From the Editors
The New York Times says Jadaliyya "Brings New Life to Arab Studies." Read about it by clicking here.
The politics of segregation has greatly hindered a collective understanding of shared realities and common histories across the east and west banks of the River Jordan. As individuals who are invested in the relationship between Palestine and Jordan, the historical trajectory of the two compels us to examine where we are now and how we can build new alliances to overcome the social, economic, and political challenges of the day.
The river has two banks is an initiative addressing the growing distance between those living on both sides of the river by creating multiple occasions for discussions. The program unfolds from September to November 2012 across different locations in Amman, Ramallah, Birzeit, and the Jordan Valley, and culminating in a bilingual Arabic/English online publication.
This series of connected events is made up of a artworks, film screenings, research projects, and traveling artist talks that explore different contemporary and historical aspects of Palestinian Jordanian identities and politics.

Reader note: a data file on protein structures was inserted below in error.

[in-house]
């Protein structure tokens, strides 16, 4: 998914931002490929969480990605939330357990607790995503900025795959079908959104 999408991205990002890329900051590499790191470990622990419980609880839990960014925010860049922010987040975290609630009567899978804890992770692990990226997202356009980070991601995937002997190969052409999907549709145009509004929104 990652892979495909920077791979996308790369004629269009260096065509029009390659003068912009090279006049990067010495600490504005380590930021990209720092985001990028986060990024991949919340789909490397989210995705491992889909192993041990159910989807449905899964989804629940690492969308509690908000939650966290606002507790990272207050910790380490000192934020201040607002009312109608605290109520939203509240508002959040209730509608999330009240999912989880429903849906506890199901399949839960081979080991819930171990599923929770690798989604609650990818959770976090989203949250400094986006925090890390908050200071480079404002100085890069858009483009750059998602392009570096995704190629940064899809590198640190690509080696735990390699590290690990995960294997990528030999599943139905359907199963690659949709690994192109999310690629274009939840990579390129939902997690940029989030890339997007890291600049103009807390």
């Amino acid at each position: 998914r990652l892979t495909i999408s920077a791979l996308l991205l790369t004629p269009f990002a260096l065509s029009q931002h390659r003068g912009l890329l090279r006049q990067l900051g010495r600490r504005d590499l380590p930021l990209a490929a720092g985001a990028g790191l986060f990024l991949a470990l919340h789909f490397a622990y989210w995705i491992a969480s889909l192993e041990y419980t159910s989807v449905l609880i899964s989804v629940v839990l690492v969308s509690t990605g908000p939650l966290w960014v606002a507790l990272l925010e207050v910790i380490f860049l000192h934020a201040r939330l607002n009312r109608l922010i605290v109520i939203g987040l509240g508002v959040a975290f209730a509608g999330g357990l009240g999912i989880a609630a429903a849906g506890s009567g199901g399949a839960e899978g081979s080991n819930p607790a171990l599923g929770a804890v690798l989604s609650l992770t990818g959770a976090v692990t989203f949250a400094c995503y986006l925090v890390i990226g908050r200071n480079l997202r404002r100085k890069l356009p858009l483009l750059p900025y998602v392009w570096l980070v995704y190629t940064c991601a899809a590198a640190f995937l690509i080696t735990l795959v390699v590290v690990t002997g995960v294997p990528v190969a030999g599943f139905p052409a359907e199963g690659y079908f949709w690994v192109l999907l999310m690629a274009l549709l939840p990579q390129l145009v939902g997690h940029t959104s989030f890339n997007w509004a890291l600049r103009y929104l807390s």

The invited contributors unveil unexpected stories about leading figures, unappreciated heroes, and recovered audio-visual materials creating mutli-layered interpretations that bring into question dominant ideological narratives.
The river has two banks examines the landscape that ultimately leads us to the river itself--both a symbol and a myth, but most importantly as it stands today--a diminishing natural resource that is accessible to very few of us.
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The upshot of all this is to say, alongside a veritable chorus of academics, activists, policymakers, and citizens in Lebanon and beyond, that sectarianism has been forged over time through specific institutional and discursive practices and, therefore, could be modified or undone.click | email | tweet
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